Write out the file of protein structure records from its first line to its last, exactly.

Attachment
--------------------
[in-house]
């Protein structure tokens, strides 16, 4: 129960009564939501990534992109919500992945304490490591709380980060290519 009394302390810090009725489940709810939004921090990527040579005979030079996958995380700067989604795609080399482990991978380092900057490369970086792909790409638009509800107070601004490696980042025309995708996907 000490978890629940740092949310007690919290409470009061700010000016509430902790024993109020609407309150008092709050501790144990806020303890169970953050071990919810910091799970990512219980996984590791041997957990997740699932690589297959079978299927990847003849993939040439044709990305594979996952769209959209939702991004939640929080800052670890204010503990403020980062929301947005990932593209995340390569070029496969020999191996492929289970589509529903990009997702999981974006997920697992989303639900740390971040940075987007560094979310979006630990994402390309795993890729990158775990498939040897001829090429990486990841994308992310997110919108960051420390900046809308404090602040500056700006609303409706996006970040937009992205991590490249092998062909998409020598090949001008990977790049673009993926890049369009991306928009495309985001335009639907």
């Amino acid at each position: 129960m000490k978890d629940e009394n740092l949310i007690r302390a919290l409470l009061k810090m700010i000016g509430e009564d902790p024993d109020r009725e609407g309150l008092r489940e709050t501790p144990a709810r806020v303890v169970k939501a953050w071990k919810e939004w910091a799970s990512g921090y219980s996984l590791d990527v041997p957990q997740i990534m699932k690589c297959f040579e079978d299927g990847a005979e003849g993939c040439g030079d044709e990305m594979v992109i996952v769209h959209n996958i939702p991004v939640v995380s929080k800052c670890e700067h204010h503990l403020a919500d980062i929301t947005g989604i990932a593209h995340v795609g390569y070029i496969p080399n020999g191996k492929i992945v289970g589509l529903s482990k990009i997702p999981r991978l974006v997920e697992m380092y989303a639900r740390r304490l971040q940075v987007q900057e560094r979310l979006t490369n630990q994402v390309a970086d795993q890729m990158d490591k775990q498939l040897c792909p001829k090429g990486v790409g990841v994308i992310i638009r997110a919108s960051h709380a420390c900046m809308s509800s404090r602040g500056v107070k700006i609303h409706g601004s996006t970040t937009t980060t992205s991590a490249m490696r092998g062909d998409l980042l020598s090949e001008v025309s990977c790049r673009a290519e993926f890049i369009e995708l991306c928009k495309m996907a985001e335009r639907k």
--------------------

[in-house]
């Protein structure tokens, strides 16, 4: 129960009564939501990534992109919500992945304490490591709380980060290519 009394302390810090009725489940709810939004921090990527040579005979030079996958995380700067989604795609080399482990991978380092900057490369970086792909790409638009509800107070601004490696980042025309995708996907 000490978890629940740092949310007690919290409470009061700010000016509430902790024993109020609407309150008092709050501790144990806020303890169970953050071990919810910091799970990512219980996984590791041997957990997740699932690589297959079978299927990847003849993939040439044709990305594979996952769209959209939702991004939640929080800052670890204010503990403020980062929301947005990932593209995340390569070029496969020999191996492929289970589509529903990009997702999981974006997920697992989303639900740390971040940075987007560094979310979006630990994402390309795993890729990158775990498939040897001829090429990486990841994308992310997110919108960051420390900046809308404090602040500056700006609303409706996006970040937009992205991590490249092998062909998409020598090949001008990977790049673009993926890049369009991306928009495309985001335009639907």
């Amino acid at each position: 129960m000490k978890d629940e009394n740092l949310i007690r302390a919290l409470l009061k810090m700010i000016g509430e009564d902790p024993d109020r009725e609407g309150l008092r489940e709050t501790p144990a709810r806020v303890v169970k939501a953050w071990k919810e939004w910091a799970s990512g921090y219980s996984l590791d990527v041997p957990q997740i990534m699932k690589c297959f040579e079978d299927g990847a005979e003849g993939c040439g030079d044709e990305m594979v992109i996952v769209h959209n996958i939702p991004v939640v995380s929080k800052c670890e700067h204010h503990l403020a919500d980062i929301t947005g989604i990932a593209h995340v795609g390569y070029i496969p080399n020999g191996k492929i992945v289970g589509l529903s482990k990009i997702p999981r991978l974006v997920e697992m380092y989303a639900r740390r304490l971040q940075v987007q900057e560094r979310l979006t490369n630990q994402v390309a970086d795993q890729m990158d490591k775990q498939l040897c792909p001829k090429g990486v790409g990841v994308i992310i638009r997110a919108s960051h709380a420390c900046m809308s509800s404090r602040g500056v107070k700006i609303h409706g601004s996006t970040t937009t980060t992205s991590a490249m490696r092998g062909d998409l980042l020598s090949e001008v025309s990977c790049r673009a290519e993926f890049i369009e995708l991306c928009k495309m996907a985001e335009r639907k």